Arnoldo Vargas’ life hasn’t changed much since last January when he joined thousands of Los Angeles teachers in a momentous six-day strike. He drives the same 2006 Camry, has no more than 41 students in his art classes compared to an average of 42 last year, and would love to see his own eighth-grade son and first-grade daughter in smaller classes.
“A lot of the gains, I don’t see them … day-to-day, to be honest,” said Vargas, who teaches at Banning High School in Wilmington.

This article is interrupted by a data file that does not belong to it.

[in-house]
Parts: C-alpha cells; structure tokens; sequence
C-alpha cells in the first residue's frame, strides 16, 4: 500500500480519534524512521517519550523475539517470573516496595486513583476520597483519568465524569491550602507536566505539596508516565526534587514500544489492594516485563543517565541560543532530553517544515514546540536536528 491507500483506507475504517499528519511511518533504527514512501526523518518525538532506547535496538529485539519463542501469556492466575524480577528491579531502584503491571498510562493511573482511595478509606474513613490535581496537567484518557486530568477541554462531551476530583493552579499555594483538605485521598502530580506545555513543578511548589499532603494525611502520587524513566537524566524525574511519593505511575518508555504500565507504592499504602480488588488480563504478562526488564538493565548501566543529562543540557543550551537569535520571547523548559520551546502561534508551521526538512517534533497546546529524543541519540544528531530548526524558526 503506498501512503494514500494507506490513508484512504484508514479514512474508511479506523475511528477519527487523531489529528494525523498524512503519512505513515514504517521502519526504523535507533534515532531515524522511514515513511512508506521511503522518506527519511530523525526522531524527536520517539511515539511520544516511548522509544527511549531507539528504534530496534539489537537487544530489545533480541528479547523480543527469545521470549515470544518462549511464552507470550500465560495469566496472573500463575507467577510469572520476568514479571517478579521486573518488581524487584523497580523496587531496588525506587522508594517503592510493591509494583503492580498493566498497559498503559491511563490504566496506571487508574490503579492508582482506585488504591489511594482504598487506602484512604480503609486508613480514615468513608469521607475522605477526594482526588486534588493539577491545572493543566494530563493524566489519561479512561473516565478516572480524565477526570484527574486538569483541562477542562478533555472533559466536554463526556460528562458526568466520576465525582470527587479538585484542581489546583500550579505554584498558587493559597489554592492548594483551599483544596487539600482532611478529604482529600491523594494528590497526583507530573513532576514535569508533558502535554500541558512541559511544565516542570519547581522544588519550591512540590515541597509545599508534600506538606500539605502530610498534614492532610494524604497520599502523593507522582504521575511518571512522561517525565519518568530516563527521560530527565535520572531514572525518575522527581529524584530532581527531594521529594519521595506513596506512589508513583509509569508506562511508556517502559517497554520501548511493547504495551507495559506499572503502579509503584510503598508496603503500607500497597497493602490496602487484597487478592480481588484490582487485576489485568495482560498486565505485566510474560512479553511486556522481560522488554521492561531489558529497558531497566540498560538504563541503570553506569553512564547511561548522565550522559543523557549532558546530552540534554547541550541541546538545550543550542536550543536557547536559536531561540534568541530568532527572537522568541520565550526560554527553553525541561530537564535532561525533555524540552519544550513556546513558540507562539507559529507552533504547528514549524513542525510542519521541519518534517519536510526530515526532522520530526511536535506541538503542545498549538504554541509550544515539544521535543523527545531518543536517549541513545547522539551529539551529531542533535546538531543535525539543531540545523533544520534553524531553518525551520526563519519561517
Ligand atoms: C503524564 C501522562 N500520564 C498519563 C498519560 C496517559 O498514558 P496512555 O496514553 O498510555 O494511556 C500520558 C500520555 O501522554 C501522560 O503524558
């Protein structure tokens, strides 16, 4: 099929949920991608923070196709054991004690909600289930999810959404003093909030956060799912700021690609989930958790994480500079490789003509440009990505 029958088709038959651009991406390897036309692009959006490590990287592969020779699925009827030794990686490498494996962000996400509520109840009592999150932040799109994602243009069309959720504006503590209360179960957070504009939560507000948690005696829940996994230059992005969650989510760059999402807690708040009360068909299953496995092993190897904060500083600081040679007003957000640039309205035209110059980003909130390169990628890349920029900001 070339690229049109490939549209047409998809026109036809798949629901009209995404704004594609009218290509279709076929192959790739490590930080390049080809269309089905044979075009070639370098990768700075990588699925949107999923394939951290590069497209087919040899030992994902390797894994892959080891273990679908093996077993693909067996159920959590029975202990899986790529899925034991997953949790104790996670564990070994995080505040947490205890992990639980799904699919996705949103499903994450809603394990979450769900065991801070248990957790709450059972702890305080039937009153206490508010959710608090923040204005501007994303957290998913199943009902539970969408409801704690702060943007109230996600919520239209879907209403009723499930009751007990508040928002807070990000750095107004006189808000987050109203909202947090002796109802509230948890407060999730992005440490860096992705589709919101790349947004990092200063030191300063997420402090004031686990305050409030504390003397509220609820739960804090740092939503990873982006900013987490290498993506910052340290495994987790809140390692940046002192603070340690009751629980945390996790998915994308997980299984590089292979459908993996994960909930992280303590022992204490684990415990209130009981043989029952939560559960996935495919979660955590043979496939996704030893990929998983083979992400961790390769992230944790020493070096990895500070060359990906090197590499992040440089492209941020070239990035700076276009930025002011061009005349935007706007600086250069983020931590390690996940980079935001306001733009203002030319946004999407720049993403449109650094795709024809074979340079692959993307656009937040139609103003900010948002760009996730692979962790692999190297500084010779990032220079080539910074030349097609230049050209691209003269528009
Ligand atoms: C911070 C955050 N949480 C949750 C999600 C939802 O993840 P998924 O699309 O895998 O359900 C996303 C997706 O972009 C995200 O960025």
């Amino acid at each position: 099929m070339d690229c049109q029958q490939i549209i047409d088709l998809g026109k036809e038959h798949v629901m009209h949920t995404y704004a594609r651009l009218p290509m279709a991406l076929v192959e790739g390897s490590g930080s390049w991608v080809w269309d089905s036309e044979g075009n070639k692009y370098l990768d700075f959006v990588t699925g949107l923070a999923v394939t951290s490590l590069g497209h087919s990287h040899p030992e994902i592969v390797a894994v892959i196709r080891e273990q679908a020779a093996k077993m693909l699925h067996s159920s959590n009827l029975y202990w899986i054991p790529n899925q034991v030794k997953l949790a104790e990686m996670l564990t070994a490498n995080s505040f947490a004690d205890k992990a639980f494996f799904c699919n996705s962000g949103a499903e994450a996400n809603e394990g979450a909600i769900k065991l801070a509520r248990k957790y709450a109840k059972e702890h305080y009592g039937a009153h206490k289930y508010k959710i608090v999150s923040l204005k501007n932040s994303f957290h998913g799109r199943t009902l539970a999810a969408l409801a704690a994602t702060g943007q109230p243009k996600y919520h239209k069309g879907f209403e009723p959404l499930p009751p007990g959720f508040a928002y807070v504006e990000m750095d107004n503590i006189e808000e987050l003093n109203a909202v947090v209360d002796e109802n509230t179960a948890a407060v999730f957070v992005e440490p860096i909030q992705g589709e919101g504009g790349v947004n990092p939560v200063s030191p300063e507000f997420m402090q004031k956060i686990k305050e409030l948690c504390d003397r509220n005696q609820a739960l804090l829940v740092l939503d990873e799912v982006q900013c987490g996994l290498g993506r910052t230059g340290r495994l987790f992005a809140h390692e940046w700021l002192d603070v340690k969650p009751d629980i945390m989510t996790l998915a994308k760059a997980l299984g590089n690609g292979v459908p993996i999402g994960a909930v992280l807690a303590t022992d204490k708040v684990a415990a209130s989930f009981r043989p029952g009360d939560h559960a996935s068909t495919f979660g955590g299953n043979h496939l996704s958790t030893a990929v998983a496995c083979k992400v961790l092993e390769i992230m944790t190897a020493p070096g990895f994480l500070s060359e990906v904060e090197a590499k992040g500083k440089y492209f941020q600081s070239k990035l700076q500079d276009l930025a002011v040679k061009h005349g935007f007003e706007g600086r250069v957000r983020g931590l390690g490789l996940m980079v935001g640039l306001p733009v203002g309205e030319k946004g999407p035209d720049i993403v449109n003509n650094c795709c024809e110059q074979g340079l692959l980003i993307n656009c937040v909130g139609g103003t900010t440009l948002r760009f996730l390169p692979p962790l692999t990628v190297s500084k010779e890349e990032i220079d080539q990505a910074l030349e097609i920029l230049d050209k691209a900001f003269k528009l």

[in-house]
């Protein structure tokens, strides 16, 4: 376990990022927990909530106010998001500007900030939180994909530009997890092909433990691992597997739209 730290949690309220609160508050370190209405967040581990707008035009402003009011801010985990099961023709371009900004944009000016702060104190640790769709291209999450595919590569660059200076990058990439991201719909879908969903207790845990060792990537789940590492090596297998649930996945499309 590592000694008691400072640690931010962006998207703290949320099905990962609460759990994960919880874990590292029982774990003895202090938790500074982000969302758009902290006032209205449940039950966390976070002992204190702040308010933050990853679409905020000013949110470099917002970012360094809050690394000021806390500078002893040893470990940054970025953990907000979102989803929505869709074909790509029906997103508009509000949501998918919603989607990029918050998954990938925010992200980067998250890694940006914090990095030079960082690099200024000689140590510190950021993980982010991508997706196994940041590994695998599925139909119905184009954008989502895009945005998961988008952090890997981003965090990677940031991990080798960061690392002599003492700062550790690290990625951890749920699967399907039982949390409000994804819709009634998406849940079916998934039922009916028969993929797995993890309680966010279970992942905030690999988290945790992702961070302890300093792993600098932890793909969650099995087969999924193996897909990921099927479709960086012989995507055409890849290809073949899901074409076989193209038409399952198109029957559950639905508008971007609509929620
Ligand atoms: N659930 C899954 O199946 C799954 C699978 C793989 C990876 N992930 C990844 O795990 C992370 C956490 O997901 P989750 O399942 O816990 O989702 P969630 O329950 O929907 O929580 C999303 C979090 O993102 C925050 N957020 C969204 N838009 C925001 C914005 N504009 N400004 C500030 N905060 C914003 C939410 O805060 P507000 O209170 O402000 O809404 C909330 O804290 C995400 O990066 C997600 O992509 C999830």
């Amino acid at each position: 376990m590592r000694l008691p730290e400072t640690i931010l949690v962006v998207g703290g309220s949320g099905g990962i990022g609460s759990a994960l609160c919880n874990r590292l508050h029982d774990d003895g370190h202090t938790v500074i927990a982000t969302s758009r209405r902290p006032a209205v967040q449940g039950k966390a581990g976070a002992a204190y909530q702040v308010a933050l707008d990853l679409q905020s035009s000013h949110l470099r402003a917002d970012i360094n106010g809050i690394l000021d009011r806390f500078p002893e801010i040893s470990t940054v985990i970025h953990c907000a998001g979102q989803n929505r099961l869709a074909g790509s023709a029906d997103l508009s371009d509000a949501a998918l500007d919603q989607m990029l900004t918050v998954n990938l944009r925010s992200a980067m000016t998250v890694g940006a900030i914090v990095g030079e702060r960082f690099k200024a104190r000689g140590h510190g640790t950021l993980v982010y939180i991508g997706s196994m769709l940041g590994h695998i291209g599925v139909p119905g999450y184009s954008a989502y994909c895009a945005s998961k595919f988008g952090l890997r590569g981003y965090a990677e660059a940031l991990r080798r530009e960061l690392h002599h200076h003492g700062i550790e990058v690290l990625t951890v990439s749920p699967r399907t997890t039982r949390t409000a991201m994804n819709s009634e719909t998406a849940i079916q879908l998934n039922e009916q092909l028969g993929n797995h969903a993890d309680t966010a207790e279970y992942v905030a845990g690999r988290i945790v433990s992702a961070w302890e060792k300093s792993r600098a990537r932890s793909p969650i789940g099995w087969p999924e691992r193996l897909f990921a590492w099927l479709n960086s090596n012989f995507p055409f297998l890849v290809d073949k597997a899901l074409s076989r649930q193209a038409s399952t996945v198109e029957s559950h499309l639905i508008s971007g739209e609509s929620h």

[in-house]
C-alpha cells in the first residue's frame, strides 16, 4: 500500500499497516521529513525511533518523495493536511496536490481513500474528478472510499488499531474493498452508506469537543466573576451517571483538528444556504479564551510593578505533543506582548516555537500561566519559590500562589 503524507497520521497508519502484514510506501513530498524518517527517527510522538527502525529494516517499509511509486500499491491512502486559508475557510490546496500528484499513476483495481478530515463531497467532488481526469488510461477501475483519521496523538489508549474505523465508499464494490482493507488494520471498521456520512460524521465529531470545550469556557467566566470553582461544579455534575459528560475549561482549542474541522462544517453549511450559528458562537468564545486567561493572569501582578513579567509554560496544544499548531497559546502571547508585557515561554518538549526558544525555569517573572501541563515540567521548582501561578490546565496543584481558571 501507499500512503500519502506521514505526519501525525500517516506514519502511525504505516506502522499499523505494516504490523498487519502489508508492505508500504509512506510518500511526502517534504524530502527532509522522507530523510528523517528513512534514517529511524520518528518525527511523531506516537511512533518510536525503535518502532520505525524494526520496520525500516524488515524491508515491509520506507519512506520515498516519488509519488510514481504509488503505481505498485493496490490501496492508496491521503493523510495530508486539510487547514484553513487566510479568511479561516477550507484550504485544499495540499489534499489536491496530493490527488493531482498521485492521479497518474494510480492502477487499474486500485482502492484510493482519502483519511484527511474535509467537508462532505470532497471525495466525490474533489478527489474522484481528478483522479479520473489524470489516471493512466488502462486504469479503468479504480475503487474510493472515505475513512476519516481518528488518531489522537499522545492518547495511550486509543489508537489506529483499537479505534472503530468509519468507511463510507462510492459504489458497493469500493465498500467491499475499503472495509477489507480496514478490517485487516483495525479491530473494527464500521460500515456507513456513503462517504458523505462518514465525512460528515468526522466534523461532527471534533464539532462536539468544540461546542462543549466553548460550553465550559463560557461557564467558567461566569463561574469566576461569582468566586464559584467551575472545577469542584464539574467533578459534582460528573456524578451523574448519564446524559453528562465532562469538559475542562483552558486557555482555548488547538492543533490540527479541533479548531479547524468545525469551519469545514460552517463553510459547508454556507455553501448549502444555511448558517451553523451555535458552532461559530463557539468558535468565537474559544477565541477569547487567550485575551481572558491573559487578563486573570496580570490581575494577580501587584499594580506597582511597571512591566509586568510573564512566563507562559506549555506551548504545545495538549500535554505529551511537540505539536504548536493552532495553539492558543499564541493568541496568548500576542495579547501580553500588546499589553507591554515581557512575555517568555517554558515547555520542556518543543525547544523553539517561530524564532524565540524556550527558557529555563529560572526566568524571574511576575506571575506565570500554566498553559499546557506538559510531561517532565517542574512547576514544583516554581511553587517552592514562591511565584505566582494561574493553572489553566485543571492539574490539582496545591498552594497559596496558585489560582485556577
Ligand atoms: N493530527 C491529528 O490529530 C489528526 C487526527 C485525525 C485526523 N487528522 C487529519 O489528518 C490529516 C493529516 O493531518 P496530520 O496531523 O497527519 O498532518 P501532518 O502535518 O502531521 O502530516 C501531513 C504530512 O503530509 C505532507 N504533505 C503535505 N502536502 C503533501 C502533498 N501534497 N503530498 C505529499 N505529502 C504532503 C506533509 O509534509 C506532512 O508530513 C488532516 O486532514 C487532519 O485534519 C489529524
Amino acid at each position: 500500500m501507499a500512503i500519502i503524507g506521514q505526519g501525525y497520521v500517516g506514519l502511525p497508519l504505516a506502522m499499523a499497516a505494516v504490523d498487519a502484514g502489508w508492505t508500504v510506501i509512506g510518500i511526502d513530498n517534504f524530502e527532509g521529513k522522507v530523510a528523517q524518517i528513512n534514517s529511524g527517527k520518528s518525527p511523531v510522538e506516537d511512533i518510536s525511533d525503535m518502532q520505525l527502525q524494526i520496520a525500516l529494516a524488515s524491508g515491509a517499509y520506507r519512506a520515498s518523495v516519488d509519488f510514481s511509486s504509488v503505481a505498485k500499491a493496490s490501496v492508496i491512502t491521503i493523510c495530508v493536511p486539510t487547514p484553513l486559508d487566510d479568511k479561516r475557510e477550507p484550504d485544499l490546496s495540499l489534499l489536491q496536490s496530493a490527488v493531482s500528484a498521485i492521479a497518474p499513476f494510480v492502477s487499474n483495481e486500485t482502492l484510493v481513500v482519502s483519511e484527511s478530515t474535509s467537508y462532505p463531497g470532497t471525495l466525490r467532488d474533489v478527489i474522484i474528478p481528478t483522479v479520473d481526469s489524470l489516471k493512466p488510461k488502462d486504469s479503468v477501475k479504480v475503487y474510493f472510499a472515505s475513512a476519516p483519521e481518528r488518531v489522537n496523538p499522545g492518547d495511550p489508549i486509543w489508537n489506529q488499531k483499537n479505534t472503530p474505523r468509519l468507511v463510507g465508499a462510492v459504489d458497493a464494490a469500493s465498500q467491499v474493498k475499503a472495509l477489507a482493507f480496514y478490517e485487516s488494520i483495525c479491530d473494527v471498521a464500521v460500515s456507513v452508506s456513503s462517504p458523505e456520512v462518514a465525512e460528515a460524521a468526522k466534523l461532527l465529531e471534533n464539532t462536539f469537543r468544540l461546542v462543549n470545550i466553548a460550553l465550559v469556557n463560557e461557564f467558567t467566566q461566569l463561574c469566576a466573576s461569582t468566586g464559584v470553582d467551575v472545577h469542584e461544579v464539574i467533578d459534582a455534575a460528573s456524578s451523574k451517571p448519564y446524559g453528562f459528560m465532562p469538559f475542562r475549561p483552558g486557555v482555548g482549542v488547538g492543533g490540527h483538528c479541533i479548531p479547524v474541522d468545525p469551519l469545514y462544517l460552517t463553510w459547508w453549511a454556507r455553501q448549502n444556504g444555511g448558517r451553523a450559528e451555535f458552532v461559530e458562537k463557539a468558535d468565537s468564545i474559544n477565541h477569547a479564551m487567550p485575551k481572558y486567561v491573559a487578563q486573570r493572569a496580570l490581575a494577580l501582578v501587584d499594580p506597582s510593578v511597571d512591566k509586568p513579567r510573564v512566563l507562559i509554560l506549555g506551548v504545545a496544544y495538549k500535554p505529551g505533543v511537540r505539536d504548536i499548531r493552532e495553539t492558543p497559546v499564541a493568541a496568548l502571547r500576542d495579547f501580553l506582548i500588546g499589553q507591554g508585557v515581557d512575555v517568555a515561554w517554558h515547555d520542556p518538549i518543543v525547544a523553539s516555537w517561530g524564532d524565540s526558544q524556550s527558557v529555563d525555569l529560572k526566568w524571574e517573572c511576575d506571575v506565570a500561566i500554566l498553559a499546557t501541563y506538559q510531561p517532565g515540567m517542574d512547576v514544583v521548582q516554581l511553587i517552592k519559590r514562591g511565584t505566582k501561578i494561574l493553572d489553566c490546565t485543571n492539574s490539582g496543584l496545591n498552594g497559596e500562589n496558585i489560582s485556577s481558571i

A year after some 30,000 teachers walked out of their classrooms and upended the daily routine of more than half a million students and their families, most parents and teachers would be hard-pressed to see defining differences in classrooms and schools. Most classes are one student smaller, and the district has been unable to hire the nurses promised for every campus.
The strike helped fuel a nationwide wave of activism and drew attention to what many say is a lack of resources supporting public schools. But there remains much debate about how much — or how little — changed inside classrooms.